Story at a glance:

  • SHED Architecture + Design transformed a West Seattle house within its existing footprint on a steep triangular lot.
  • The design team renovated the house to incorporate many nods to Japanese architecture and design.
  • The home includes incredible views inside and out, overlooking the Puget Sound.

On a hillside in West Seattle overlooking the Sound, the team at SHED Architecture + Design transformed what was once a chaotic, difficult-to-access house into a spacious and architecturally interesting home fit for a star.

The design was inspired by the idea of the “big top,” or the main tent of a circus—a nod to the homeowners’ backgrounds as circus performers. The home, which is also on track to achieve net zero, includes beautiful, minimalist, and Japanese design elements, including a bedroom with a tatami nook and Japanese soaking tub.

“The design reconciles several ad hoc remodels, amplifies connections between interior spaces, and carefully frames views to relate the inhabitants to the site and environs,” says Prentis Hale, principal at SHED Architecture. “Most significantly, new high-performance windows and over-insulated wall and roof assemblies, combined with efficient mechanical systems and a PV array, have the house on track to achieve the 2030 Challenge and Net Zero goals.”

The design team also greatly improved access to the home, as the house is on a steeply sloped, triangular lot adjacent to Me-Kwa-Mooks Park. The original structure framed territorial views over Puget Sound but suffered from several ill-conceived additions and remodels. The steep driveway lacked turnaround space, and visitors had to climb a street-side circular stair to get in.

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Photo by Rafael Soldi

Once a path without structure or clear organization, the entry was redeveloped as a sequence of interconnected spaces that more clearly and easily take you from the street to the main level.

At the street, an orange steel plate defines the first landing and start of the journey up the circular stair. At the top of the stairway you pause before the next sequence of steps that arrive at a covered exterior bench, where you can rest and take in the incredible view.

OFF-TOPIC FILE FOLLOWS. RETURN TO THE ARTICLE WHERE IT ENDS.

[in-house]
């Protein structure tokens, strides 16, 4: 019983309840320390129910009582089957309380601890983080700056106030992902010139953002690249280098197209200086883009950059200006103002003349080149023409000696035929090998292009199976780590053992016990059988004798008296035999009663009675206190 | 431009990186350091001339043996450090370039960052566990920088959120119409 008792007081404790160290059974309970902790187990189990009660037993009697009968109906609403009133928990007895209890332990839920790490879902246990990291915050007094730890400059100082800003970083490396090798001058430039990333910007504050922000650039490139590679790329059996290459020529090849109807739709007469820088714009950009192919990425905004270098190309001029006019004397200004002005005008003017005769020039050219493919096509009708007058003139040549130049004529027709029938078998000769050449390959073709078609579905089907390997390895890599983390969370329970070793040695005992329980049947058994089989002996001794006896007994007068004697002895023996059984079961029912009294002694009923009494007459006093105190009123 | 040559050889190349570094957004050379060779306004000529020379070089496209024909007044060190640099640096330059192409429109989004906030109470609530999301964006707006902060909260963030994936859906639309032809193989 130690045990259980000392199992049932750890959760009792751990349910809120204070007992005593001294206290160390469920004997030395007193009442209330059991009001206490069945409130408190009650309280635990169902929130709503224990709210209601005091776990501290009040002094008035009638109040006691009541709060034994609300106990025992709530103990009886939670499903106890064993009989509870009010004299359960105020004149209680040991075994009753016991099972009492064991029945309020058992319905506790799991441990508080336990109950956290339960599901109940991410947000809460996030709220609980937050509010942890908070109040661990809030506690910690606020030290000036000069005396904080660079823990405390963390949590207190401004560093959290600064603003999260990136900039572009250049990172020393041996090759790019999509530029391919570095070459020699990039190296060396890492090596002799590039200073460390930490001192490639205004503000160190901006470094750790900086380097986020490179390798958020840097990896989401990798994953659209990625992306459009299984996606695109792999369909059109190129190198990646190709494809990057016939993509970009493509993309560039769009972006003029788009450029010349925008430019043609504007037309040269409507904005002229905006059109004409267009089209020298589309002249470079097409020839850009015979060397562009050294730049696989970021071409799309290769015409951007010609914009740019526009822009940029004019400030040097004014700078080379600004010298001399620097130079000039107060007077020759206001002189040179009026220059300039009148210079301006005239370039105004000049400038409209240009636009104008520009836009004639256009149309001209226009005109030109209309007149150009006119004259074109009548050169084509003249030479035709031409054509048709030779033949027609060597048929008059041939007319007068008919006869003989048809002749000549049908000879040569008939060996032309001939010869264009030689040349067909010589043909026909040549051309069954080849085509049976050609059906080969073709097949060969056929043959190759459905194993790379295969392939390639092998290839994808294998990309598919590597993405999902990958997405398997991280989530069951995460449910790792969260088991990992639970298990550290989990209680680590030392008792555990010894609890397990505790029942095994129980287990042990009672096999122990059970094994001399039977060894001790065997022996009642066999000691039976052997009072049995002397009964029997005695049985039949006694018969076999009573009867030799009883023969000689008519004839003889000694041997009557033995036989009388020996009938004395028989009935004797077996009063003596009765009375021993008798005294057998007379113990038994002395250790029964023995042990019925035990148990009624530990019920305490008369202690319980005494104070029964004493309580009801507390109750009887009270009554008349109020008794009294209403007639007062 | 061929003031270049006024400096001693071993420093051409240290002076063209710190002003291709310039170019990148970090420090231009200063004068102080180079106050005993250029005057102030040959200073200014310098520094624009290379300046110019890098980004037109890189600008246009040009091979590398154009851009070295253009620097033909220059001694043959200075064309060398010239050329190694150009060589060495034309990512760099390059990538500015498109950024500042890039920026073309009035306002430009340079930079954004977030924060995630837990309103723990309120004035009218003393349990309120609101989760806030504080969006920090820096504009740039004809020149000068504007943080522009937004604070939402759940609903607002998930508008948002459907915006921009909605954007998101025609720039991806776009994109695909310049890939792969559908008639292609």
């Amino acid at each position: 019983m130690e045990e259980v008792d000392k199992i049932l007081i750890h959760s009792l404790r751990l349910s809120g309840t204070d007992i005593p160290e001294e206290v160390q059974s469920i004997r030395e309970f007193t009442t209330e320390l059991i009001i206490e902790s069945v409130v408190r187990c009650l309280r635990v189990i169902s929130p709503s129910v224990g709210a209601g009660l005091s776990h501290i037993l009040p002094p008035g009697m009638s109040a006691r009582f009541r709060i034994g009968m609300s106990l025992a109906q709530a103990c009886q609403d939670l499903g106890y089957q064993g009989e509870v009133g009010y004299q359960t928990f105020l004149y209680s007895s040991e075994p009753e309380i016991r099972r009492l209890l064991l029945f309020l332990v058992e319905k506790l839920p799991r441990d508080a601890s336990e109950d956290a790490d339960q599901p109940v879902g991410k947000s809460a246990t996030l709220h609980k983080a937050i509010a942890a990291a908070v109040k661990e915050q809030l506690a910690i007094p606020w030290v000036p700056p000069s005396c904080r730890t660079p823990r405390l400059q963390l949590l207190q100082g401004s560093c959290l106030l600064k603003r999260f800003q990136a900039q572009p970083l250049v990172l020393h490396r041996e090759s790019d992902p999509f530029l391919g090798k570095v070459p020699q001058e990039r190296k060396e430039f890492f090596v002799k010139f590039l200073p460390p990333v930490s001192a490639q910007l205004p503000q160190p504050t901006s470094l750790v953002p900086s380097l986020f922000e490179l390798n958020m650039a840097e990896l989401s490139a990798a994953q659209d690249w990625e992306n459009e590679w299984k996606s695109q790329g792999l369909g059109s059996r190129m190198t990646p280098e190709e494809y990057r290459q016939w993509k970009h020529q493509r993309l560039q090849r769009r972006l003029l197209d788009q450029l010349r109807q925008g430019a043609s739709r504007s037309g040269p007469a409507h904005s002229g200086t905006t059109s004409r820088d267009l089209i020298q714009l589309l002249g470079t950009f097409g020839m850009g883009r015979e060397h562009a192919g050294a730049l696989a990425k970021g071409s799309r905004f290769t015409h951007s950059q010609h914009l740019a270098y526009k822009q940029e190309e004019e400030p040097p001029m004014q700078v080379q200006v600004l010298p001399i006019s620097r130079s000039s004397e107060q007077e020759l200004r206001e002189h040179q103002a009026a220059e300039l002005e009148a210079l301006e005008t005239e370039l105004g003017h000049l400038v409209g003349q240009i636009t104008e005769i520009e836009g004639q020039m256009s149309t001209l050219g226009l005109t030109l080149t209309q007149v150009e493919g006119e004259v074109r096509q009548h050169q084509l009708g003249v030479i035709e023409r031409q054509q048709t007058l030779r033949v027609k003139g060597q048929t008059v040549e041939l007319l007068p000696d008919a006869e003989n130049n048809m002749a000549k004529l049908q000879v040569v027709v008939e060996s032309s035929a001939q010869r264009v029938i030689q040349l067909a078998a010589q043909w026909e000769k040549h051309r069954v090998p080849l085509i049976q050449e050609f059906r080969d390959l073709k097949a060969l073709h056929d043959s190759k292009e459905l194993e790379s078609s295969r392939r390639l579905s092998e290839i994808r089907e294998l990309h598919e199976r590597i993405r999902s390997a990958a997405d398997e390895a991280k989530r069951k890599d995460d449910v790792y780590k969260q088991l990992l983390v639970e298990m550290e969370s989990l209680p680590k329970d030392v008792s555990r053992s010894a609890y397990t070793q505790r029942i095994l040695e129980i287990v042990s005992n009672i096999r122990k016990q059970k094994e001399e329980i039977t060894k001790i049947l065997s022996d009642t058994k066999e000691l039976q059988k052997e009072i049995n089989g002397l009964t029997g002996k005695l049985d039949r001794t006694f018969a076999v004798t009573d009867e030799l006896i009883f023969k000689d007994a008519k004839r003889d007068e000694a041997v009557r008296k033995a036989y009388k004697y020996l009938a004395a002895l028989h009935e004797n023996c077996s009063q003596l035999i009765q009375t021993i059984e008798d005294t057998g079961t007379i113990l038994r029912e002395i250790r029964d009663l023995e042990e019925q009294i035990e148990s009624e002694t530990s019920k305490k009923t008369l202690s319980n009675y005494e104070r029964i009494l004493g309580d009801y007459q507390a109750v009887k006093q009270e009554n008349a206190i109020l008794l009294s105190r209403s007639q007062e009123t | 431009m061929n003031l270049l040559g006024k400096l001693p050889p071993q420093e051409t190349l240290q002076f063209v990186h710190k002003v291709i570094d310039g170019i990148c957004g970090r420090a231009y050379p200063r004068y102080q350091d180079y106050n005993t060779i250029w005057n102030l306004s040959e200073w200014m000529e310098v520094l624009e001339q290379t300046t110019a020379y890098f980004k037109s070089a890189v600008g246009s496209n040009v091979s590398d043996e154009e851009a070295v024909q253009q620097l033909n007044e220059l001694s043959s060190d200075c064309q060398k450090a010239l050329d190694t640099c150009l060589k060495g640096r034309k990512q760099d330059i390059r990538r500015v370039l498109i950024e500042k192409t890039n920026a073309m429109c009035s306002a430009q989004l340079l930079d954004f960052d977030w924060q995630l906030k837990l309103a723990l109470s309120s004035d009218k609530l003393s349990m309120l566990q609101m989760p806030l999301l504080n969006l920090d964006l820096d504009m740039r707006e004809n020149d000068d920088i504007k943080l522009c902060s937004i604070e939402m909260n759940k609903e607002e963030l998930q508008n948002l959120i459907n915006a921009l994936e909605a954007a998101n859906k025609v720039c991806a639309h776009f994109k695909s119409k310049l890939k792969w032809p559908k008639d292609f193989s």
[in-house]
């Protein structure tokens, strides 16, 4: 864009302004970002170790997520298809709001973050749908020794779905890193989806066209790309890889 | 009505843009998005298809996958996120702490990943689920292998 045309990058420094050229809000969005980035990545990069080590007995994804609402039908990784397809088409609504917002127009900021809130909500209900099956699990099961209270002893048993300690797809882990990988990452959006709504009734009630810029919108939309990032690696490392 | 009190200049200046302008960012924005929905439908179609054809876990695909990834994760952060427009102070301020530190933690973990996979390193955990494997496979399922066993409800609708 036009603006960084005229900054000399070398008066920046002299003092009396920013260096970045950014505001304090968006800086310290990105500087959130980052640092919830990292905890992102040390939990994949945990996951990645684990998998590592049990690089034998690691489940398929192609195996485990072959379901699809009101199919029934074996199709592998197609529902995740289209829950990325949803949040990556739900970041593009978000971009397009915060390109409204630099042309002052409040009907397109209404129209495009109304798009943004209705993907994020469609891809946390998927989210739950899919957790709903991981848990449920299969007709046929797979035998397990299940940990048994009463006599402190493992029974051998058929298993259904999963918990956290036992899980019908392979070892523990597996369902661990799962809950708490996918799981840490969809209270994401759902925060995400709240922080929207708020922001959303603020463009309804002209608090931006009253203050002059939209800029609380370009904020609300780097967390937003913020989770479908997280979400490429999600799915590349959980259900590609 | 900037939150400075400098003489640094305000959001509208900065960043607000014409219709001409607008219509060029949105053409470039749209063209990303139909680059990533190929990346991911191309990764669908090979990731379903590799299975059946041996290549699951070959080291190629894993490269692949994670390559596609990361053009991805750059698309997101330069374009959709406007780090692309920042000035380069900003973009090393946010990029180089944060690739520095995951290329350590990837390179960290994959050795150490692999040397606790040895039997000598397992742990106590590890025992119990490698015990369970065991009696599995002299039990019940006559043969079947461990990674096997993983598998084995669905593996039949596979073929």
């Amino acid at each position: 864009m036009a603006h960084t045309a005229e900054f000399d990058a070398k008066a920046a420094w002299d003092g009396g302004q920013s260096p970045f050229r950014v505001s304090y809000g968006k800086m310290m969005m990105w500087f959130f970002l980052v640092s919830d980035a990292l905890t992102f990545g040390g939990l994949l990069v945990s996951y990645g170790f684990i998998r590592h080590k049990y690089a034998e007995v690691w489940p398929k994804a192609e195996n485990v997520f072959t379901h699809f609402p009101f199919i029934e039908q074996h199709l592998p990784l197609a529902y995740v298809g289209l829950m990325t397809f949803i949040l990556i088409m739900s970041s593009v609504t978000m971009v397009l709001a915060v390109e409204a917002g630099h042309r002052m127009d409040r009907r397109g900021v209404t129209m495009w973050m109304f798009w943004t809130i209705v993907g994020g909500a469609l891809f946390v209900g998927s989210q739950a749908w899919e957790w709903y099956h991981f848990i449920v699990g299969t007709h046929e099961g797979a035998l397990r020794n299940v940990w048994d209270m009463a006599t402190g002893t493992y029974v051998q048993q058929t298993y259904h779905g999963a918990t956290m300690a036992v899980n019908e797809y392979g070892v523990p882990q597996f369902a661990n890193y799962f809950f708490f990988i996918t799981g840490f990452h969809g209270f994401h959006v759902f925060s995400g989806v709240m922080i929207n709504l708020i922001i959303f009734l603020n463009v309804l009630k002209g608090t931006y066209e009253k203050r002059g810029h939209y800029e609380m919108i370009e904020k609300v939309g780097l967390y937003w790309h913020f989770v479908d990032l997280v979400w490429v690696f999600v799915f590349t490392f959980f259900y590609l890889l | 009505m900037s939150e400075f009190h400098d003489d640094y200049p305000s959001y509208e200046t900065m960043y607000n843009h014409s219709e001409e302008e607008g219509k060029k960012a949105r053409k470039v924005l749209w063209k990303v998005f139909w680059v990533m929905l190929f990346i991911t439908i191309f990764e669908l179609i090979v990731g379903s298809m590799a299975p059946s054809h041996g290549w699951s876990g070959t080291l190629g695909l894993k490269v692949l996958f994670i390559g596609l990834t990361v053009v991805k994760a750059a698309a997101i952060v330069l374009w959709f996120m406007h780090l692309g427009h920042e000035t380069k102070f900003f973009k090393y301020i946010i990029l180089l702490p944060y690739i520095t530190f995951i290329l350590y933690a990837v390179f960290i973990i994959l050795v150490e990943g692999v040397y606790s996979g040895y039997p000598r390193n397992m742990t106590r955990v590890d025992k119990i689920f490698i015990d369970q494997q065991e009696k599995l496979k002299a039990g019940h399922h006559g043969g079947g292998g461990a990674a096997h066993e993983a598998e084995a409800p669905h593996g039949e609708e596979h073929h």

Inside, the SHED design team designed around the central hearth and reduced the jumbled exterior form of the house into two integrally linked volumes.

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The dining room, living room, and music room were each organized around the hearth and the corner windows that opened them to their immediate surroundings. Photo by Rafael Soldi

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The design team wanted to connect to views of the greenbelt and Puget Sound, while improving interior flow. Photo by Rafael Soldi

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The master suite sits in the upper atmosphere of the “big top.” Photo by Rafael Soldi

On the exterior, the form of the house was distilled into two intersecting forms—a metal volume and a wood volume.

The intersection of the two occurs around the central hearth of the “big top,” whose orange flue pins the two disparate forms together. Where they meet, metal-clad walls are pushed up to support the roof.

A large, west-facing deck further stitches the wood and metal forms together, providing a social space to take in territorial views and connection to terraced gardens facing the forested park at the rear of the house.

Project Credits

Project name: Me-Kwa-Mooks Net-Zero
Location: Seattle
Completed: July 2020
Size: 2,571
 square feet
Structural Engineer
:Todd Perbix
Metal Siding: 
VSM Sheet Metal
: Whidbey Design Works
: Bayshore Concrete
Interior Steel
: Alpine Welding
Artisan Electric
Envelope Consultant
: RDH Building Science
Windows and Doors
: Washington Window and Doors